One of the main barriers against inclusion of migrants in tertiary education is the lack of knowledge of the host country’s language. Language barriers may prevent successful communication with the local population on a daily basis, and significantly reduce access to essential services and support.
In European host countries, languages continue to be a challenge for successful integration of refugees. Language barriers may prevent successful communication with the local population on a daily basis, and significantly reduce access to essential services and support, which is often inaccessible to refugees who are not familiar with the Latin alphabet, or who have low levels of literacy in their own languages. Recognition of prior learning and skills / language certification processes are, at best, slow. There is a general lack of European and national level policy support, with too few concrete measures, a lack of funding for integration activities, and overall, a lack of visibility and recognition for the role of and the work done by the higher education sector. Also, the lack of multi-stakeholder collaboration hinders inclusion.
Inclusive institutional policies and practices
Each Open University must create and put in place a formal “Inclusion Plan”, which will describe the policies, practices and ethics that will widen participation of TCN in HE studies. Some suggested practices are flexible learning pathways, targeted TCN scholarships, support for multicultural research teams, promotion of role models, special “inclusion days” or campaigns etc.
Inclusive (or culture-neutral) educational material
Translating and offering educational material in TCN languages can make HE studies more attractive.
Fostering multicultural research
Open Universities, especially because they rely on modern technological means, can easily support the formation of multicultural research teams including TCN. At the same time, special funds should be systematically allocated to research on multiculturalism and issues related to accommodating TCN in HE. In this way Open Universities will pave the way for policies that will achieve a really inclusive HE in Europe, which will be based on actual research data.
Direct collaboration with TCN communities
By establishing mutual trust between University and local TCN communities, Open Universities can attract members of the communities to pursue HE studies. Members of the communities can be formally employed as mentors to assist TCN in accessing the University.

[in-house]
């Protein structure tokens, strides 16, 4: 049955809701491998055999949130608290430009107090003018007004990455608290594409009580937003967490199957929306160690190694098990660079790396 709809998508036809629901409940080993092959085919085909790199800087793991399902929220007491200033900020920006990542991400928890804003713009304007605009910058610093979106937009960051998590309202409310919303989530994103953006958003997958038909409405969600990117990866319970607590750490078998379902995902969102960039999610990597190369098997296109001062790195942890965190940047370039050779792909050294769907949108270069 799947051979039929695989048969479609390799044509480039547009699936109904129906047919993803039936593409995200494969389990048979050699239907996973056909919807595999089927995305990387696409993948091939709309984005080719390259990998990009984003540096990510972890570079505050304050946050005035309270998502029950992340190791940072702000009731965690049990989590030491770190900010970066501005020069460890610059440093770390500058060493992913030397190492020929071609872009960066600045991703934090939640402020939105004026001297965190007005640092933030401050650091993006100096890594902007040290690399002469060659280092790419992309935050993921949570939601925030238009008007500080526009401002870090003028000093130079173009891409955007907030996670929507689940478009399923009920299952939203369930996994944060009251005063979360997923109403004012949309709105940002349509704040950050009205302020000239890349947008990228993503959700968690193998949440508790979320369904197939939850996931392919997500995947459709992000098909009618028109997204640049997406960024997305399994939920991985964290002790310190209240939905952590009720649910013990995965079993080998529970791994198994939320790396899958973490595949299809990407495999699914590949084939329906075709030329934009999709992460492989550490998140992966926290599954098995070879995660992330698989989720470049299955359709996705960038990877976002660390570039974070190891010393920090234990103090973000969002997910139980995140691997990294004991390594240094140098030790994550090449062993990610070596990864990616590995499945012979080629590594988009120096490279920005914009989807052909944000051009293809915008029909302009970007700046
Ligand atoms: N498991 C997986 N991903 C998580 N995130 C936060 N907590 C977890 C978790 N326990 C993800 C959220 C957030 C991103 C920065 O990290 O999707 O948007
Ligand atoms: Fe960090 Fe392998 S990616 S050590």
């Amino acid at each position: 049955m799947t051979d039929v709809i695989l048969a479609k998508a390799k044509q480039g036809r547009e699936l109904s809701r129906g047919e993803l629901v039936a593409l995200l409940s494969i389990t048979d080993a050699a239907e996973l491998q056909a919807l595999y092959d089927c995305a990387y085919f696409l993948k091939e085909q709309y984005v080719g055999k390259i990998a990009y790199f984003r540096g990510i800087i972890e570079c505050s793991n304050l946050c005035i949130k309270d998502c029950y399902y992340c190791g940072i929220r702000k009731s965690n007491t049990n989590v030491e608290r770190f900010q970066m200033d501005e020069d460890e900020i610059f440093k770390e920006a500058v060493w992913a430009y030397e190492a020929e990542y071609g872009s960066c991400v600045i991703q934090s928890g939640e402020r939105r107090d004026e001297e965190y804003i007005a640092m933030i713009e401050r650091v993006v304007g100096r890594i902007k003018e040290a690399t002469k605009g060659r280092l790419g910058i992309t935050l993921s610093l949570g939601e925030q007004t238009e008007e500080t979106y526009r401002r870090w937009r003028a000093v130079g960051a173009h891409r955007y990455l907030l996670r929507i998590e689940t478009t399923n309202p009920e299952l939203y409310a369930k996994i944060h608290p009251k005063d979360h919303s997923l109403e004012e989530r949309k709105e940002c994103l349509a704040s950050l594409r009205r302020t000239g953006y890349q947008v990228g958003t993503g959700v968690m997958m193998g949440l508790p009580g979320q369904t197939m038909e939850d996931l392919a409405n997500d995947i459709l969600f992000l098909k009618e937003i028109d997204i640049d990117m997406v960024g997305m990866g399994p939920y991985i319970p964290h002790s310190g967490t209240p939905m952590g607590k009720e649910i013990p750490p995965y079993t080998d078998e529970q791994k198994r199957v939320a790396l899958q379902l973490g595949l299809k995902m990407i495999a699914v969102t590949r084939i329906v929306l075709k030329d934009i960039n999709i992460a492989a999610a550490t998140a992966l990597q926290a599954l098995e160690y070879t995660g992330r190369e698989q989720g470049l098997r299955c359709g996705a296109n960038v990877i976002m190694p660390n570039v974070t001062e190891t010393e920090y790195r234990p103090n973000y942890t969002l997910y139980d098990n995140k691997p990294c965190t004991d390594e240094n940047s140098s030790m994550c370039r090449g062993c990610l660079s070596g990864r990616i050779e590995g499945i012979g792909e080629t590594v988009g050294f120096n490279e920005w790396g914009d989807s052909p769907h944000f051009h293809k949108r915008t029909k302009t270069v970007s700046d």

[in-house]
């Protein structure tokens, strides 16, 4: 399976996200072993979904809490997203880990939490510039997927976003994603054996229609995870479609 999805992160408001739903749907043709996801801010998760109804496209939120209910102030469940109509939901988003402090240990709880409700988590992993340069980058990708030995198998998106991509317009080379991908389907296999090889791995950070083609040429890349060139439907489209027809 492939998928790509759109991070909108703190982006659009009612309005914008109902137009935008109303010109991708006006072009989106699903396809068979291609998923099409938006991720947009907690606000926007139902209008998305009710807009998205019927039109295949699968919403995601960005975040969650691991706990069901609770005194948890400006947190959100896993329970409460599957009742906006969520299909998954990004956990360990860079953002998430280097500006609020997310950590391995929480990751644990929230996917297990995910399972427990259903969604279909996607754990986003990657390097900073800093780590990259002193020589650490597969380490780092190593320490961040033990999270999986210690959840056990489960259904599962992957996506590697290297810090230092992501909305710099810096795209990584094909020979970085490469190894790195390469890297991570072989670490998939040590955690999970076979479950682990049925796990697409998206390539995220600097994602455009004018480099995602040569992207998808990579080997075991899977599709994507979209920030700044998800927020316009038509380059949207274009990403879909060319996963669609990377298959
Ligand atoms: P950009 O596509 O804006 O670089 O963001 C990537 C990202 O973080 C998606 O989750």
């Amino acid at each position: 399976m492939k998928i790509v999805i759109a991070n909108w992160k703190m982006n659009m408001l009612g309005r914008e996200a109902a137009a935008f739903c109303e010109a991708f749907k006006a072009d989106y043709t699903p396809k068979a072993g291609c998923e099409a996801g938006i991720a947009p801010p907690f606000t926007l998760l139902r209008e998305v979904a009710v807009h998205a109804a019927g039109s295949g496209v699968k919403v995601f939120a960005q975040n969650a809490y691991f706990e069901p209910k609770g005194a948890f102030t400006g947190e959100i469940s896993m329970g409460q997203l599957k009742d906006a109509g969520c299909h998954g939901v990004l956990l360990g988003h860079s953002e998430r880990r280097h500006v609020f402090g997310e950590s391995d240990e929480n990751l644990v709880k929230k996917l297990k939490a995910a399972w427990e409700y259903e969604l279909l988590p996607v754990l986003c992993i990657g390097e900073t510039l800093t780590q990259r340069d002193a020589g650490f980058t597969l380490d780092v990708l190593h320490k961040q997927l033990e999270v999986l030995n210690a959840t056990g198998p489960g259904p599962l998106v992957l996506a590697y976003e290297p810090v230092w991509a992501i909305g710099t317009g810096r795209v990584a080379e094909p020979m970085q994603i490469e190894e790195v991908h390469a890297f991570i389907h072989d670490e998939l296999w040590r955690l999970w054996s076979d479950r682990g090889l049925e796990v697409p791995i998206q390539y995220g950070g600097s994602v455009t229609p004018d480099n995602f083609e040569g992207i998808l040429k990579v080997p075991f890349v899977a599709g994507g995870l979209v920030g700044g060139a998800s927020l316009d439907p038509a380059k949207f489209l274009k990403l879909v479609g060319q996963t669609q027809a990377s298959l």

Specially designed education/training/re-skilling opportunities for TCN
Universities must take into account the TCN needs in course design. Firstly, they could offer language, culture and preparatory courses that lead to certification. In addition, they should make available a range of educational offers, from Short Learning Programmes to full courses, all of which are stackable and lead to certification, so that TCN can be enabled to access the market quickly and then return to complete their studies. The recent concept of micro-credentials, combined with a flexible “recognise-as-you-study” scheme could be an attractive opportunity.
Recognition scheme of prior learning / skills
Many TCN have already received HE qualifications from their countries of origin, but cannot provide the formal documents to prove this. Open Universities can put in place flexible schemes for recognition of prior learning and especially skills by giving TCN the opportunity to enroll and assess their achievement of learning outcomes. Moreover, Open Universities can collaborate at European level (e.g. via EADTU) so as to mutually recognize qualifications or ECTS that have been awarded by any Open University, thus accommodating the high degree of TCN volatility.
Make stakeholders and society aware of the potential of cultural differences
Open Universities can better accommodate TCN in their programmes, because by design, they are more flexible and tolerant to individual differences, while at the same time, they have strong ties with stakeholders and society. Exactly for this reason, Open Universities must seek to implement projects that on one hand enhance the inclusiveness of stakeholders and society and on the other hand provide targeted services to TCN.